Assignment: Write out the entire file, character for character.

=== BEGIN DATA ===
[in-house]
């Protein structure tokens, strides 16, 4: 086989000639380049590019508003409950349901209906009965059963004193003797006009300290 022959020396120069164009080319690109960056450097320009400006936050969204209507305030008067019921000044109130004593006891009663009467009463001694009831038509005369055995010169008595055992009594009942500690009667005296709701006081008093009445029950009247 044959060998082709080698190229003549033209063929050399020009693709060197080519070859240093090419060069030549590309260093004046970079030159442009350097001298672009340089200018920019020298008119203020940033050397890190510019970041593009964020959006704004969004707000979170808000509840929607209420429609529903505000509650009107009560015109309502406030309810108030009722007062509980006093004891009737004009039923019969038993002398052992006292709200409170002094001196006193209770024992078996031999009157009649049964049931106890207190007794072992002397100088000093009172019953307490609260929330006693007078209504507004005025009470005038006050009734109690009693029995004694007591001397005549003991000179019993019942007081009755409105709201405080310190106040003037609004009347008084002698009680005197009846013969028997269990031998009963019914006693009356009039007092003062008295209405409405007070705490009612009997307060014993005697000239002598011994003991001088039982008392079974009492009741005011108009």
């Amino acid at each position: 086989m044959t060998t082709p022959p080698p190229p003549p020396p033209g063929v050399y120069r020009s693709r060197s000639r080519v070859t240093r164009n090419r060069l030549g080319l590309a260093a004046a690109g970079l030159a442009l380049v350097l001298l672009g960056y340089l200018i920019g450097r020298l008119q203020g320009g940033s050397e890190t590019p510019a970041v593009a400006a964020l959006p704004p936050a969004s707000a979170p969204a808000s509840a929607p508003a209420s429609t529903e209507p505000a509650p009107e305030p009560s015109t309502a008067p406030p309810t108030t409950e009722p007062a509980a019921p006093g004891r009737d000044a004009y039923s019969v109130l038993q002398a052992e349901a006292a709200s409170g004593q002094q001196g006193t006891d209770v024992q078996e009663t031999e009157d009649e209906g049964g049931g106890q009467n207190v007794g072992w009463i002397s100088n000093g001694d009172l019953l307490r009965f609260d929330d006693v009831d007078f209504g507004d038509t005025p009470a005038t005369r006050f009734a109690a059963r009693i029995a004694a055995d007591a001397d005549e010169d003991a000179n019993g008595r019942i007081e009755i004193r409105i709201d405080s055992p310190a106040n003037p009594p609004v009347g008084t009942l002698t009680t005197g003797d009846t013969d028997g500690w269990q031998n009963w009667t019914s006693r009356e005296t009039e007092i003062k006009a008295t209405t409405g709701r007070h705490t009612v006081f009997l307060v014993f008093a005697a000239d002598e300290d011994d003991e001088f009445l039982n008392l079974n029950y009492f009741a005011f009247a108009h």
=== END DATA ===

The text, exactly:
[in-house]
């Protein structure tokens, strides 16, 4: 086989000639380049590019508003409950349901209906009965059963004193003797006009300290 022959020396120069164009080319690109960056450097320009400006936050969204209507305030008067019921000044109130004593006891009663009467009463001694009831038509005369055995010169008595055992009594009942500690009667005296709701006081008093009445029950009247 044959060998082709080698190229003549033209063929050399020009693709060197080519070859240093090419060069030549590309260093004046970079030159442009350097001298672009340089200018920019020298008119203020940033050397890190510019970041593009964020959006704004969004707000979170808000509840929607209420429609529903505000509650009107009560015109309502406030309810108030009722007062509980006093004891009737004009039923019969038993002398052992006292709200409170002094001196006193209770024992078996031999009157009649049964049931106890207190007794072992002397100088000093009172019953307490609260929330006693007078209504507004005025009470005038006050009734109690009693029995004694007591001397005549003991000179019993019942007081009755409105709201405080310190106040003037609004009347008084002698009680005197009846013969028997269990031998009963019914006693009356009039007092003062008295209405409405007070705490009612009997307060014993005697000239002598011994003991001088039982008392079974009492009741005011108009």
């Amino acid at each position: 086989m044959t060998t082709p022959p080698p190229p003549p020396p033209g063929v050399y120069r020009s693709r060197s000639r080519v070859t240093r164009n090419r060069l030549g080319l590309a260093a004046a690109g970079l030159a442009l380049v350097l001298l672009g960056y340089l200018i920019g450097r020298l008119q203020g320009g940033s050397e890190t590019p510019a970041v593009a400006a964020l959006p704004p936050a969004s707000a979170p969204a808000s509840a929607p508003a209420s429609t529903e209507p505000a509650p009107e305030p009560s015109t309502a008067p406030p309810t108030t409950e009722p007062a509980a019921p006093g004891r009737d000044a004009y039923s019969v109130l038993q002398a052992e349901a006292a709200s409170g004593q002094q001196g006193t006891d209770v024992q078996e009663t031999e009157d009649e209906g049964g049931g106890q009467n207190v007794g072992w009463i002397s100088n000093g001694d009172l019953l307490r009965f609260d929330d006693v009831d007078f209504g507004d038509t005025p009470a005038t005369r006050f009734a109690a059963r009693i029995a004694a055995d007591a001397d005549e010169d003991a000179n019993g008595r019942i007081e009755i004193r409105i709201d405080s055992p310190a106040n003037p009594p609004v009347g008084t009942l002698t009680t005197g003797d009846t013969d028997g500690w269990q031998n009963w009667t019914s006693r009356e005296t009039e007092i003062k006009a008295t209405t409405g709701r007070h705490t009612v006081f009997l307060v014993f008093a005697a000239d002598e300290d011994d003991e001088f009445l039982n008392l079974n029950y009492f009741a005011f009247a108009h």